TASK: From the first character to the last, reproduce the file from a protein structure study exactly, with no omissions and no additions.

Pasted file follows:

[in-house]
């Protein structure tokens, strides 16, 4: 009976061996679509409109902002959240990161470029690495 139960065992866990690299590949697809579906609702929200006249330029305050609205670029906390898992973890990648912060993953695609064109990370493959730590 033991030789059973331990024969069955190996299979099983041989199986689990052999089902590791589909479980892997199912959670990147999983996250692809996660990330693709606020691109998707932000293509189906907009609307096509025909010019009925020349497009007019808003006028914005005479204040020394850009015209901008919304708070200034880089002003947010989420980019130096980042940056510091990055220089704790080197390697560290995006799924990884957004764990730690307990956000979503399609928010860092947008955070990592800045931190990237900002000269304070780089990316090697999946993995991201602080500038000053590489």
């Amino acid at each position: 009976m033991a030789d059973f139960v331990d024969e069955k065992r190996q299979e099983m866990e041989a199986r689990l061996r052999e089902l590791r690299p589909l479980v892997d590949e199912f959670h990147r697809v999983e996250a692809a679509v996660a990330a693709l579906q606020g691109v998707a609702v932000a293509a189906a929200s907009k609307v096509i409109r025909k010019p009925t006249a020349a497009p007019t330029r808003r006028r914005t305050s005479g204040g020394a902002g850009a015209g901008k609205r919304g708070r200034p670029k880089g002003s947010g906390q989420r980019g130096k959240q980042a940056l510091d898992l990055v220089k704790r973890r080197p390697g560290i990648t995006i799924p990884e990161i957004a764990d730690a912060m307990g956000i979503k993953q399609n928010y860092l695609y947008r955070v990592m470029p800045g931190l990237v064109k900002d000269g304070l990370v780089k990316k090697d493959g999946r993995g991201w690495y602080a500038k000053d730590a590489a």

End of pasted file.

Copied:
[in-house]
């Protein structure tokens, strides 16, 4: 009976061996679509409109902002959240990161470029690495 139960065992866990690299590949697809579906609702929200006249330029305050609205670029906390898992973890990648912060993953695609064109990370493959730590 033991030789059973331990024969069955190996299979099983041989199986689990052999089902590791589909479980892997199912959670990147999983996250692809996660990330693709606020691109998707932000293509189906907009609307096509025909010019009925020349497009007019808003006028914005005479204040020394850009015209901008919304708070200034880089002003947010989420980019130096980042940056510091990055220089704790080197390697560290995006799924990884957004764990730690307990956000979503399609928010860092947008955070990592800045931190990237900002000269304070780089990316090697999946993995991201602080500038000053590489």
């Amino acid at each position: 009976m033991a030789d059973f139960v331990d024969e069955k065992r190996q299979e099983m866990e041989a199986r689990l061996r052999e089902l590791r690299p589909l479980v892997d590949e199912f959670h990147r697809v999983e996250a692809a679509v996660a990330a693709l579906q606020g691109v998707a609702v932000a293509a189906a929200s907009k609307v096509i409109r025909k010019p009925t006249a020349a497009p007019t330029r808003r006028r914005t305050s005479g204040g020394a902002g850009a015209g901008k609205r919304g708070r200034p670029k880089g002003s947010g906390q989420r980019g130096k959240q980042a940056l510091d898992l990055v220089k704790r973890r080197p390697g560290i990648t995006i799924p990884e990161i957004a764990d730690a912060m307990g956000i979503k993953q399609n928010y860092l695609y947008r955070v990592m470029p800045g931190l990237v064109k900002d000269g304070l990370v780089k990316k090697d493959g999946r993995g991201w690495y602080a500038k000053d730590a590489a």